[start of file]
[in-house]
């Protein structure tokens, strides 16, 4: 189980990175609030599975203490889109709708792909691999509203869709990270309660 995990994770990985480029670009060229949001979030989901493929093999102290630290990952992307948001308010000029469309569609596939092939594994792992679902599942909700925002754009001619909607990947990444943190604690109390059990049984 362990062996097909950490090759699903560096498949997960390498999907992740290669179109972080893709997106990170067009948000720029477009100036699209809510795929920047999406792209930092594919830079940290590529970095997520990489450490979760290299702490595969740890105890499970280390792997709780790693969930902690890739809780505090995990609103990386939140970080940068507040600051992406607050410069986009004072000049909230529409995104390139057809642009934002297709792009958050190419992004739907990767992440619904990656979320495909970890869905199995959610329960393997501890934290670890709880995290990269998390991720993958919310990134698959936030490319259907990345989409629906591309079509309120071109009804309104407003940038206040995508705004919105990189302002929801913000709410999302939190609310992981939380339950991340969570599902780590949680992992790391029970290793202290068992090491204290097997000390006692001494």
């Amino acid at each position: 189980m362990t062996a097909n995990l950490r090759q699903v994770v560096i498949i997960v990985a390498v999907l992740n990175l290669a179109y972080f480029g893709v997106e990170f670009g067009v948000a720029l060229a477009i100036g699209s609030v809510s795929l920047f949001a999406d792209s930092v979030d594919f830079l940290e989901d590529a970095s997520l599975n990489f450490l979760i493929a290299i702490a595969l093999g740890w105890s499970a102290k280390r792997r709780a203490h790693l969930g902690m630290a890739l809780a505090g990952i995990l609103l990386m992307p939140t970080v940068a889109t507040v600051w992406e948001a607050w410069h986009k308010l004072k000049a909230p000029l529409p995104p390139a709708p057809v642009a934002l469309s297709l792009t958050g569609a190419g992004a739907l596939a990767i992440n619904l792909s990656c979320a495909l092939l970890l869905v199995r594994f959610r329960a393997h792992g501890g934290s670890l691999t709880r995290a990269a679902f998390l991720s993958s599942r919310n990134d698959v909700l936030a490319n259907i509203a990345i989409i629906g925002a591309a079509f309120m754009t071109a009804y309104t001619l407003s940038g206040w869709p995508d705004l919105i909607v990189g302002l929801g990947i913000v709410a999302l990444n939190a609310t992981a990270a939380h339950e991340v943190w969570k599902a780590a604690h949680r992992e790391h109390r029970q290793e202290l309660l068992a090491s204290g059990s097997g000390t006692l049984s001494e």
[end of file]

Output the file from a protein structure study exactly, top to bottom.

[in-house]
């Protein structure tokens, strides 16, 4: 189980990175609030599975203490889109709708792909691999509203869709990270309660 995990994770990985480029670009060229949001979030989901493929093999102290630290990952992307948001308010000029469309569609596939092939594994792992679902599942909700925002754009001619909607990947990444943190604690109390059990049984 362990062996097909950490090759699903560096498949997960390498999907992740290669179109972080893709997106990170067009948000720029477009100036699209809510795929920047999406792209930092594919830079940290590529970095997520990489450490979760290299702490595969740890105890499970280390792997709780790693969930902690890739809780505090995990609103990386939140970080940068507040600051992406607050410069986009004072000049909230529409995104390139057809642009934002297709792009958050190419992004739907990767992440619904990656979320495909970890869905199995959610329960393997501890934290670890709880995290990269998390991720993958919310990134698959936030490319259907990345989409629906591309079509309120071109009804309104407003940038206040995508705004919105990189302002929801913000709410999302939190609310992981939380339950991340969570599902780590949680992992790391029970290793202290068992090491204290097997000390006692001494």
């Amino acid at each position: 189980m362990t062996a097909n995990l950490r090759q699903v994770v560096i498949i997960v990985a390498v999907l992740n990175l290669a179109y972080f480029g893709v997106e990170f670009g067009v948000a720029l060229a477009i100036g699209s609030v809510s795929l920047f949001a999406d792209s930092v979030d594919f830079l940290e989901d590529a970095s997520l599975n990489f450490l979760i493929a290299i702490a595969l093999g740890w105890s499970a102290k280390r792997r709780a203490h790693l969930g902690m630290a890739l809780a505090g990952i995990l609103l990386m992307p939140t970080v940068a889109t507040v600051w992406e948001a607050w410069h986009k308010l004072k000049a909230p000029l529409p995104p390139a709708p057809v642009a934002l469309s297709l792009t958050g569609a190419g992004a739907l596939a990767i992440n619904l792909s990656c979320a495909l092939l970890l869905v199995r594994f959610r329960a393997h792992g501890g934290s670890l691999t709880r995290a990269a679902f998390l991720s993958s599942r919310n990134d698959v909700l936030a490319n259907i509203a990345i989409i629906g925002a591309a079509f309120m754009t071109a009804y309104t001619l407003s940038g206040w869709p995508d705004l919105i909607v990189g302002l929801g990947i913000v709410a999302l990444n939190a609310t992981a990270a939380h339950e991340v943190w969570k599902a780590a604690h949680r992992e790391h109390r029970q290793e202290l309660l068992a090491s204290g059990s097997g000390t006692l049984s001494e």